Noah Feehan is in an office workroom that’s strewn with screwdrivers, a digital oscilloscope, and fume extractors. On a desk sits a half-finished circuit printer, filled with cartridges of nano silver particle ink and ascorbic acid. It prints circuits on paper. Feehan and his co-workers have been floating in and out of the room to work on it.
“I like to organize by project,” he says, gesturing to boxes filled with wires and scrap materials. Of the half-finished circuit printer: “I’d love to print an eight-and-a-half by eleven RF-harvesting antenna. Might be a good opportunity to experiment with algorithmic design.”
Feehan and his co-workers don’t work at a hardware store, electronics workshop, or tech startup. They’re standing on the 28th floor of 620 Eighth Avenue in Manhattan — the office of The New York Times.
Feehan — whose official, LinkedIn-approved, resume-topping title is “Maker” — isn’t the only tinkerer that works at the 163-year-old newspaper. Seven other makers populate the Times’ R&D Lab, which launched in 2006.
Their mission: To forecast game-changing technology trends that will unfold in the next three to five years. They then build prototypes to envision how these ideas will impact media’s future — and how these ideas upend our notion of the communicated word. How will content be delivered? What sort of devices will bridge information and audience? How will platforms change? The idea is not so much to create products based on these questions, but to discover what creative director Alexis Lloyd describes as “tangible artifacts of potential futures that have relevance to the Times.”
The lab is full of builders, coders, fixers, and the various things they’ve cooked up. “We all come from very different backgrounds, from video art to statistics,” says Lloyd. “We all have a background that sits at the intersection of art or design, technology and critical theory.”
Their latest invention, which they finished last September, is a four-foot-wide table, dotted with 14 capacitive strips, that sits in the middle of the lab, surrounded by stools. This is the “Listening Table”: part transcriptionist, part smart furniture, and part, well, table.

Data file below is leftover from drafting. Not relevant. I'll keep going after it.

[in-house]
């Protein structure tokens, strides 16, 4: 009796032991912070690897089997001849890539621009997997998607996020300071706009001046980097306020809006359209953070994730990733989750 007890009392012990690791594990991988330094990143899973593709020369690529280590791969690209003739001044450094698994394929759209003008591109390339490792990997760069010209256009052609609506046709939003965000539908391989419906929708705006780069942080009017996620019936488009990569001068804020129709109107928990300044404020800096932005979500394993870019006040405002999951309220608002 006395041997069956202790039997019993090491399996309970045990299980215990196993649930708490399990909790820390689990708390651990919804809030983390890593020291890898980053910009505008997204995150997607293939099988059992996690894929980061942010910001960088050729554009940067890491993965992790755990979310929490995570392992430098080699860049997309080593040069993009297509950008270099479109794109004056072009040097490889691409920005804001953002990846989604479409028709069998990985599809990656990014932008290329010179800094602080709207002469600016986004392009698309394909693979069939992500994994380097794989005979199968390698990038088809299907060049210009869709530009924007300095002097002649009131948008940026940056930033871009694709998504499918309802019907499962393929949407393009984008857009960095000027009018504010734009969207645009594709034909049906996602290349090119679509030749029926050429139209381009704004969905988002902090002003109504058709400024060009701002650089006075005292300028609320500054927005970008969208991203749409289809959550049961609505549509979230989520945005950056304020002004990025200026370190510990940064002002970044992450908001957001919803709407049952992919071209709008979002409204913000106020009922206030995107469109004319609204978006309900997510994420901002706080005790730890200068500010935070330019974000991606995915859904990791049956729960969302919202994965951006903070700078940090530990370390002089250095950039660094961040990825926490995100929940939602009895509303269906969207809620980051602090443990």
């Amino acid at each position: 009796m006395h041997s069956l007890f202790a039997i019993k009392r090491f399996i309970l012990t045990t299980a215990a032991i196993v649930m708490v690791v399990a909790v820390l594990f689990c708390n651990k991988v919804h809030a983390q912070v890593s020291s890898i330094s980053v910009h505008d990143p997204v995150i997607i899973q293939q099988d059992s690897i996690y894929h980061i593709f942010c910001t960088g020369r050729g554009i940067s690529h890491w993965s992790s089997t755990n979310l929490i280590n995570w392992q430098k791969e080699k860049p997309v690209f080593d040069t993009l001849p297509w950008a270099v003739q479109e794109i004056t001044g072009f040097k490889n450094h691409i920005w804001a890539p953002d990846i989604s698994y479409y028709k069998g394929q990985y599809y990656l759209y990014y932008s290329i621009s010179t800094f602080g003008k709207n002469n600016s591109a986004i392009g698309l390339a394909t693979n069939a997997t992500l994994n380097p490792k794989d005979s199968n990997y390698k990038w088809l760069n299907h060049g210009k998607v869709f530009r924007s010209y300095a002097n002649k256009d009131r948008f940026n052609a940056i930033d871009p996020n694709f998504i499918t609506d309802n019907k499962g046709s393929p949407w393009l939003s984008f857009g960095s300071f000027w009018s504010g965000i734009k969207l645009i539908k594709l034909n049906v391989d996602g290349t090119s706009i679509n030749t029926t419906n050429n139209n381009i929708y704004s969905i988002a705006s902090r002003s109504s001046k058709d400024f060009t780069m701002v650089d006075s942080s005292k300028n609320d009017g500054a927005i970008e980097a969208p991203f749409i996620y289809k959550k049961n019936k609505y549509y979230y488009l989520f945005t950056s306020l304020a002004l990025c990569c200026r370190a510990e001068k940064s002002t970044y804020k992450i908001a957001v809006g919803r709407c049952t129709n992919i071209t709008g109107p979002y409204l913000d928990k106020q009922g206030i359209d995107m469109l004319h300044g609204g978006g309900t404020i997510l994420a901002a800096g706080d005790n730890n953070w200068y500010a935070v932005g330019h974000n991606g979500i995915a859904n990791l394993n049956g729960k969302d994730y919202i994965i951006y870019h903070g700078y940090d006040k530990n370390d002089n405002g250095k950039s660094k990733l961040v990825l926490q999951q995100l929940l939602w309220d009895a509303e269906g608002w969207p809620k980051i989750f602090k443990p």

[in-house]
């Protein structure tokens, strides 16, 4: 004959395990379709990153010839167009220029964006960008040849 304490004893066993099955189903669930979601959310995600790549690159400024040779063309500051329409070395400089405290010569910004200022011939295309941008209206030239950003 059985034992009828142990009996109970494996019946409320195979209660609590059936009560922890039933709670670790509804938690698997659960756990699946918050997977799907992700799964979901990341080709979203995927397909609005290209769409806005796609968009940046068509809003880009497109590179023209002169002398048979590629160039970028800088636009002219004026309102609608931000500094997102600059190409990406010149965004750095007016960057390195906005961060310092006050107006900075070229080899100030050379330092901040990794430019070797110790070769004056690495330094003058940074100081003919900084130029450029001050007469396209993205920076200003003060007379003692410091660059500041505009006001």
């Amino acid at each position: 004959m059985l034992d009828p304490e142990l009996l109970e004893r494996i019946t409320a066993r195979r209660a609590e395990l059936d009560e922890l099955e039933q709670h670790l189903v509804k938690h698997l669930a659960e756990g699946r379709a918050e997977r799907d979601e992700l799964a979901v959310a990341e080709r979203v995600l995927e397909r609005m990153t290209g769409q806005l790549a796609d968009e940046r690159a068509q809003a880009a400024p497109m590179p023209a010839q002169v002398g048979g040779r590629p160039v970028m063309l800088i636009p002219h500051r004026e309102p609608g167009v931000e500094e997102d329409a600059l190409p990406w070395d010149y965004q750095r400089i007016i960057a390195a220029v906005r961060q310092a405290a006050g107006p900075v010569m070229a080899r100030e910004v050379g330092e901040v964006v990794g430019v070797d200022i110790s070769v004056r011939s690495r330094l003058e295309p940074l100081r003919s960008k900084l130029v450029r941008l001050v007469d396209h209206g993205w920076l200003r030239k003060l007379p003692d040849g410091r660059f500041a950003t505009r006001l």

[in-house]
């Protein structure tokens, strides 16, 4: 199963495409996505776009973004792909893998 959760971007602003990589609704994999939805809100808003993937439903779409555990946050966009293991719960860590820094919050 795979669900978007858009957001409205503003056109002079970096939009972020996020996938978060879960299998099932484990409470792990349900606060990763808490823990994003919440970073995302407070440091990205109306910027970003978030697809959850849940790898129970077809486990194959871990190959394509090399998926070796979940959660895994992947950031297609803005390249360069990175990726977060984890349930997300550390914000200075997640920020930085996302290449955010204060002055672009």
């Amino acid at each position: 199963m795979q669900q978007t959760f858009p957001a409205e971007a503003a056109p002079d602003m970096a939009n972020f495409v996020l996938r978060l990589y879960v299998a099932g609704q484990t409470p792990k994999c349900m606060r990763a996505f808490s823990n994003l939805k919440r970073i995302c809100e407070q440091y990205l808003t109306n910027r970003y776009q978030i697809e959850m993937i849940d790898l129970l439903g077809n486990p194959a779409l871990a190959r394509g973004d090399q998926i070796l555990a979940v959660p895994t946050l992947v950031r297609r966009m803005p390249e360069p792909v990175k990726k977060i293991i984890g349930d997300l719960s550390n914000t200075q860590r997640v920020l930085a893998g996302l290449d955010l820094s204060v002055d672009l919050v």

This puppy transcribes, in real time, what people say in meetings, using Android speech recognition. In the middle of the table is a microphone that captures every idea, pitch, suggestion, disagreement, digression, jabber, and joke. Around the edge are eight single-pixel thermal cameras that figure out who’s talking or gesticulating.
But the table’s a lot more than just a note-taker. On a flat-screen TV a couple feet away, the words appear on the screen nearly as they’re being spoken. Each word is a varying shade: Lighter, grayer words are deemed less relevant (“the,” “a,” and other articles), while key topics are solid black.
And if you touch one of those capacitive strips on the table, the system recognizes the 30 seconds prior to the tap and the 30 seconds after to be key moments in the meeting, making it easy to tease out important chunks in the transcript. The Listening Table is not just recording what’s being said — it’s recording why it’s being said, and what’s important about it.
The table was actually designed and built by François Chambard, a seasoned maker the Times contracted for the job. (He’s also known for creating keyboard stands for Wilco.) Chambard describes the proposed timeline as “aggressive”: Two months. On one hand, the project seems like a cinch — “It’s a table,” he says — but the challenge was making sure the seven hidden layers meshed perfectly together, to eliminate any looseness or gaps.
The surface is white Corian, like you see on countertops, and the base is custom bent-laminated and veneered plywood, with the central microphone sitting atop it, underneath a perforated cage. Inside the base is an Arduino Mega with a custom board, a Mac Mini that runs the server and an Android tablet that communicates with it, and some simple cabling.
The table is surrounded by video monitors that display the R&D Lab’s other projects. The table is just the latest effort in what the lab calls “semantic listening,” a trend that they’ve been working on for the past several years.
In the footsteps of the Quantified Self movement, the team started wondering what quantifiable values were slipping under the radar. That’s when they realized values that can be qualified, like meaning and context, needed to be examined, too.